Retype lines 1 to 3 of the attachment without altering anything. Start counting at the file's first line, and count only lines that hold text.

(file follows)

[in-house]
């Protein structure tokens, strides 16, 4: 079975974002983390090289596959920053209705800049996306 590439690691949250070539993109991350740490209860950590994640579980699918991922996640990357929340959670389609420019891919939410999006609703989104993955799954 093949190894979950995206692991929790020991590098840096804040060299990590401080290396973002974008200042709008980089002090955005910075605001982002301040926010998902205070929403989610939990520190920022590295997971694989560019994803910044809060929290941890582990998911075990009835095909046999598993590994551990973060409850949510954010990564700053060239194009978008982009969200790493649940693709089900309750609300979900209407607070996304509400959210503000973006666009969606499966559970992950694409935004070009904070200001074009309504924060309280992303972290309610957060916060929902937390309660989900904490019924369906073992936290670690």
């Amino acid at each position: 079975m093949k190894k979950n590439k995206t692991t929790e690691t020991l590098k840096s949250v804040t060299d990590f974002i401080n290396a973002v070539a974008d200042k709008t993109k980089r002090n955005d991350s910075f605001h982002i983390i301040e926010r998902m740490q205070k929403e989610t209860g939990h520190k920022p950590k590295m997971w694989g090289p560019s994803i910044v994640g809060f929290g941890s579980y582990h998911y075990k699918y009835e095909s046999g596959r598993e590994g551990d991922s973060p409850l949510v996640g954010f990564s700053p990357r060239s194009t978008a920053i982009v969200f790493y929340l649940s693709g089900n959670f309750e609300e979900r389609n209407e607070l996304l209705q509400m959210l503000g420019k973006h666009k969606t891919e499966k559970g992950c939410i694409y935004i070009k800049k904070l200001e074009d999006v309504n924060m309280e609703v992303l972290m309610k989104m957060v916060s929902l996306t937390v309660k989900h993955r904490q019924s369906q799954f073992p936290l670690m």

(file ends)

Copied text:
[in-house]
């Protein structure tokens, strides 16, 4: 079975974002983390090289596959920053209705800049996306 590439690691949250070539993109991350740490209860950590994640579980699918991922996640990357929340959670389609420019891919939410999006609703989104993955799954 093949190894979950995206692991929790020991590098840096804040060299990590401080290396973002974008200042709008980089002090955005910075605001982002301040926010998902205070929403989610939990520190920022590295997971694989560019994803910044809060929290941890582990998911075990009835095909046999598993590994551990973060409850949510954010990564700053060239194009978008982009969200790493649940693709089900309750609300979900209407607070996304509400959210503000973006666009969606499966559970992950694409935004070009904070200001074009309504924060309280992303972290309610957060916060929902937390309660989900904490019924369906073992936290670690």
């Amino acid at each position: 079975m093949k190894k979950n590439k995206t692991t929790e690691t020991l590098k840096s949250v804040t060299d990590f974002i401080n290396a973002v070539a974008d200042k709008t993109k980089r002090n955005d991350s910075f605001h982002i983390i301040e926010r998902m740490q205070k929403e989610t209860g939990h520190k920022p950590k590295m997971w694989g090289p560019s994803i910044v994640g809060f929290g941890s579980y582990h998911y075990k699918y009835e095909s046999g596959r598993e590994g551990d991922s973060p409850l949510v996640g954010f990564s700053p990357r060239s194009t978008a920053i982009v969200f790493y929340l649940s693709g089900n959670f309750e609300e979900r389609n209407e607070l996304l209705q509400m959210l503000g420019k973006h666009k969606t891919e499966k559970g992950c939410i694409y935004i070009k800049k904070l200001e074009d999006v309504n924060m309280e609703v992303l972290m309610k989104m957060v916060s929902l996306t937390v309660k989900h993955r904490q019924s369906q799954f073992p936290l670690m």